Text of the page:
Field and river

20th International Conference of Ethiopian Studies (ICES20)
Mekelle University, Ethiopia

"Regional and Global Ethiopia - Interconnections and Identities"
1-5 October, 2018

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Peter GAEHTGENS, Freie Universität Berlin, Germany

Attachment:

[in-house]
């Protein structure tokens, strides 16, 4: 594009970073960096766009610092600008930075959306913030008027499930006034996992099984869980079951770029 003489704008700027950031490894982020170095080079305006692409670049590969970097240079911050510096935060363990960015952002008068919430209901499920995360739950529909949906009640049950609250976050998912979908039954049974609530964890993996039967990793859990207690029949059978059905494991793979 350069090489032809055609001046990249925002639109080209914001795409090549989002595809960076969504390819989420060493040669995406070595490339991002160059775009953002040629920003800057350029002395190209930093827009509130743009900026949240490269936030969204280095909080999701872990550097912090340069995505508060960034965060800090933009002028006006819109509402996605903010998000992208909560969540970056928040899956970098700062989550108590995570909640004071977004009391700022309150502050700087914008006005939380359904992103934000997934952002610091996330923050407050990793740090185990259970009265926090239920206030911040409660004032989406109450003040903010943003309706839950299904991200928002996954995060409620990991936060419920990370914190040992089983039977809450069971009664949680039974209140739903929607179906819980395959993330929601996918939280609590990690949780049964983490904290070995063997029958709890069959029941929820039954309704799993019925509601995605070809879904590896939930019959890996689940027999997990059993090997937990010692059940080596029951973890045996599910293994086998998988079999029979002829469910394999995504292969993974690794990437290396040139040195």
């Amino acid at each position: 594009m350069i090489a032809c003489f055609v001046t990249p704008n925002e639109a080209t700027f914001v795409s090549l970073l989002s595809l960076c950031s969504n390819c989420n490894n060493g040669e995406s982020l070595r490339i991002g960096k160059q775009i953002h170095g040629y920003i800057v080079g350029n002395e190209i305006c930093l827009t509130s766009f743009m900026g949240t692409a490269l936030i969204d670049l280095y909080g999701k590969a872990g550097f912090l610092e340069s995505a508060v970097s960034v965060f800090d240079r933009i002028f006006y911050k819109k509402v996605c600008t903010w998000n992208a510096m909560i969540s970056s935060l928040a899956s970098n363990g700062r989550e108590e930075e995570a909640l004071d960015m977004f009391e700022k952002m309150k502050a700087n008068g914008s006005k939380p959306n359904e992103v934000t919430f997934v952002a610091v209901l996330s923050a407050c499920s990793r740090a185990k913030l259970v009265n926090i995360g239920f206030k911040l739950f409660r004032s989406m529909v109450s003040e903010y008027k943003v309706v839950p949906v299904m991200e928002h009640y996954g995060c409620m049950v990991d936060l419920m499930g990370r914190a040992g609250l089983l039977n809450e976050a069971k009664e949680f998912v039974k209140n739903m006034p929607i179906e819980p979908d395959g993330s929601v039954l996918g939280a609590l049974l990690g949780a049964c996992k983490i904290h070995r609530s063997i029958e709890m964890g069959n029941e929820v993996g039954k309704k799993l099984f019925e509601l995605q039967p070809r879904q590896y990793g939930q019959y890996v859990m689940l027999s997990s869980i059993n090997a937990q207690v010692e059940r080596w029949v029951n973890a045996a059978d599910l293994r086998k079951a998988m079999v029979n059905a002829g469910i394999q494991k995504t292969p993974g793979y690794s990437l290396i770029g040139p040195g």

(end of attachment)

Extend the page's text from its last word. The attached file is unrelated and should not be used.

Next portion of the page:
Kebra Nagast describes the legendary visit of the Queen of Saba to King Salomon which led to the birth of their son Menelik who, when grown up to be a young man and returned from a visit to his father in Jerusalem removed the arc of covenant from the Great Temple and brought it to Axum. Symbolically, this narrative stands for a transfer of God's blessing to the Ethiopian people and claims spiritual power and divine legitimacy for the „Salomonic dynasty“ of Ethiopian Emperors. Compiled from much older legends passed on through generations in the persian/arabic/judaic world, the text was written down around the end of the 13th century AD. Its message legitimised and thus stabilised Ethiopia's monarchy and was highly valued over many centuries. None of the important manuscripts of Kebra Nagast had been left in Ethiopia, when, in the wake of the Napier expedition against Emperor Tewodros I. in 1868, the loot of Magdala had been transported to England. Yet, following a request from Emperor Yohannis IV in a letter to Queen Victoria, one of the Magdala manuscripts which had been deposited in the British Museum under signature OM819 was restituted, in December 1872, to Ethiopia by decision of the Museum's Trustees. In 1914, this manuscript was shown,, by Emperor Menelik II to the French Hugues LeRoux. Today's location of OM819 is kept a secret and not accessible for academic study, conservational assessment or public view. Besides presenting the fascinating fate of OM819, the Poster proposes, in support of cultural ownership and identity of the Ethiopian public, an exhibition of this manuscript together with its „sisters in kind“ from London, Oxford, Paris and Berlin, on occasion of the 150th anniversary (December 2022) of Kebra Nagast's return to Ethiopia.